In the third part of this article, we will go through further improvements of the RHEL8 system, like:
- more efficient and secure graphic environment (GNOME and Wayland),
- recording of administrative sessions (terminal session recording),
- web-based management interface (Cockpit and its integration with Red Hat Satellite),
- simplified support for advanced disk system functions,
- better use of disk space in XFS.
A more efficient and secure graphic environment
In version 8 of the RHEL system we will only find the GNOME desktop environment, which by default works on the Wayland basis.
Wayland and X11 are display servers that run between the Linux kernel and a user interface such as GNOME or KDE. Red Hat has withdrawn its support for KDE in RHEL8. In the new GNOME, we can find better and more convenient operation of several workspaces and monitors. Despite the fact that the user cannot see the differences, the use of Wayland server significantly improves security and speed of the environment.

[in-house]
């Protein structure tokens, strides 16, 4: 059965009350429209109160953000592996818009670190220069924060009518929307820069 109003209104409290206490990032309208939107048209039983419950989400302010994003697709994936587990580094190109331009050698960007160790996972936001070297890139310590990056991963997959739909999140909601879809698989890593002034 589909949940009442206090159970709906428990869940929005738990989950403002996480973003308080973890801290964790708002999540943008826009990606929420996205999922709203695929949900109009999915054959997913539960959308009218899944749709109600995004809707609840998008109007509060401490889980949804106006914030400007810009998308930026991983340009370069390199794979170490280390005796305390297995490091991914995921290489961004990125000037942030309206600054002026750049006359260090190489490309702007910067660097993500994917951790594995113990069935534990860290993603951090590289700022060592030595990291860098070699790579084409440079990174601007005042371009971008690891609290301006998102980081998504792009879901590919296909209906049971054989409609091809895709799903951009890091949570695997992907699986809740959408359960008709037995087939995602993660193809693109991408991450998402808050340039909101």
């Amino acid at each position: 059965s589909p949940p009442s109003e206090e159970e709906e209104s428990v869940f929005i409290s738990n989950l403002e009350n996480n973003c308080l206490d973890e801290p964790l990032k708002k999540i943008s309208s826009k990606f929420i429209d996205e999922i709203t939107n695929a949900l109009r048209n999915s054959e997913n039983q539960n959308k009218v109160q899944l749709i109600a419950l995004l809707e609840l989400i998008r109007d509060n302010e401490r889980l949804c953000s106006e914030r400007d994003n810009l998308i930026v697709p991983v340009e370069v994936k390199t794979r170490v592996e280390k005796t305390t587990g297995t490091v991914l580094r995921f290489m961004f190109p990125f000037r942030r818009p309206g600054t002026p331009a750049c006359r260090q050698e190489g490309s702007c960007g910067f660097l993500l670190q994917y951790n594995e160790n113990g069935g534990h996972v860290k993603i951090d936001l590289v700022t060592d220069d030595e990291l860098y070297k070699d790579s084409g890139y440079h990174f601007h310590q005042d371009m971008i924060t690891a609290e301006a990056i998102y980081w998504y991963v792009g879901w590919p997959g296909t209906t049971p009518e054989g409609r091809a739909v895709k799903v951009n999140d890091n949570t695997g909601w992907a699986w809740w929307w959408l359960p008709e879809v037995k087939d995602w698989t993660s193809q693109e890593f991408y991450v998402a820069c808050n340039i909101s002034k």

Wayland can isolate any application, which was not possible with X11. Thanks to this, reading characters typed from the keyboard into the window of another application or downloading the contents of its window is not possible with Wayland. This approach significantly hinders the effective use of malicious software, which until now was too easy with the X11 server.